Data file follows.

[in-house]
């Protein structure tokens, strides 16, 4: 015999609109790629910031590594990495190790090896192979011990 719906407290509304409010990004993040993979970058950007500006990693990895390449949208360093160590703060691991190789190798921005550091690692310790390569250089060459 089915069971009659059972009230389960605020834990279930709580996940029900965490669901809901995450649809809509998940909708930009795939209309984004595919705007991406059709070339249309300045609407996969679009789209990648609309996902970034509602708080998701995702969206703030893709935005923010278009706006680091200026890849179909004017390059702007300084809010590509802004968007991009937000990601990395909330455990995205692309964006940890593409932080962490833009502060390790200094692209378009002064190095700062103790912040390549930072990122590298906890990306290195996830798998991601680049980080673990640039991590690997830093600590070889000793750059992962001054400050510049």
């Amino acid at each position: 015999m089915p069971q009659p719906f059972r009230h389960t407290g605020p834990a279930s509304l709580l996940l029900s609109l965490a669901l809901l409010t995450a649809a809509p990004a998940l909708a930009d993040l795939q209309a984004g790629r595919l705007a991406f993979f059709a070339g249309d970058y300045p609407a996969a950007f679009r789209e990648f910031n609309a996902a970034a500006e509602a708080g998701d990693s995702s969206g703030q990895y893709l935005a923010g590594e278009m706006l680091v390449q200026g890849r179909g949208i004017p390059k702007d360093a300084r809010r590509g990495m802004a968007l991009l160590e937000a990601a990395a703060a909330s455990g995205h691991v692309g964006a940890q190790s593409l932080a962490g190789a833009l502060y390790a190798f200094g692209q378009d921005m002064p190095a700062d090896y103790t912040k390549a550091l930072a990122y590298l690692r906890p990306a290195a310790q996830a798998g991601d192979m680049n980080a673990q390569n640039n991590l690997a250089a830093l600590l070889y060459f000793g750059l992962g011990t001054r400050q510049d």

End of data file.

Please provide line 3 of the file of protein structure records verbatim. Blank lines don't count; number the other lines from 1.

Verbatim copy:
């Amino acid at each position: 015999m089915p069971q009659p719906f059972r009230h389960t407290g605020p834990a279930s509304l709580l996940l029900s609109l965490a669901l809901l409010t995450a649809a809509p990004a998940l909708a930009d993040l795939q209309a984004g790629r595919l705007a991406f993979f059709a070339g249309d970058y300045p609407a996969a950007f679009r789209e990648f910031n609309a996902a970034a500006e509602a708080g998701d990693s995702s969206g703030q990895y893709l935005a923010g590594e278009m706006l680091v390449q200026g890849r179909g949208i004017p390059k702007d360093a300084r809010r590509g990495m802004a968007l991009l160590e937000a990601a990395a703060a909330s455990g995205h691991v692309g964006a940890q190790s593409l932080a962490g190789a833009l502060y390790a190798f200094g692209q378009d921005m002064p190095a700062d090896y103790t912040k390549a550091l930072a990122y590298l690692r906890p990306a290195a310790q996830a798998g991601d192979m680049n980080a673990q390569n640039n991590l690997a250089a830093l600590l070889y060459f000793g750059l992962g011990t001054r400050q510049d």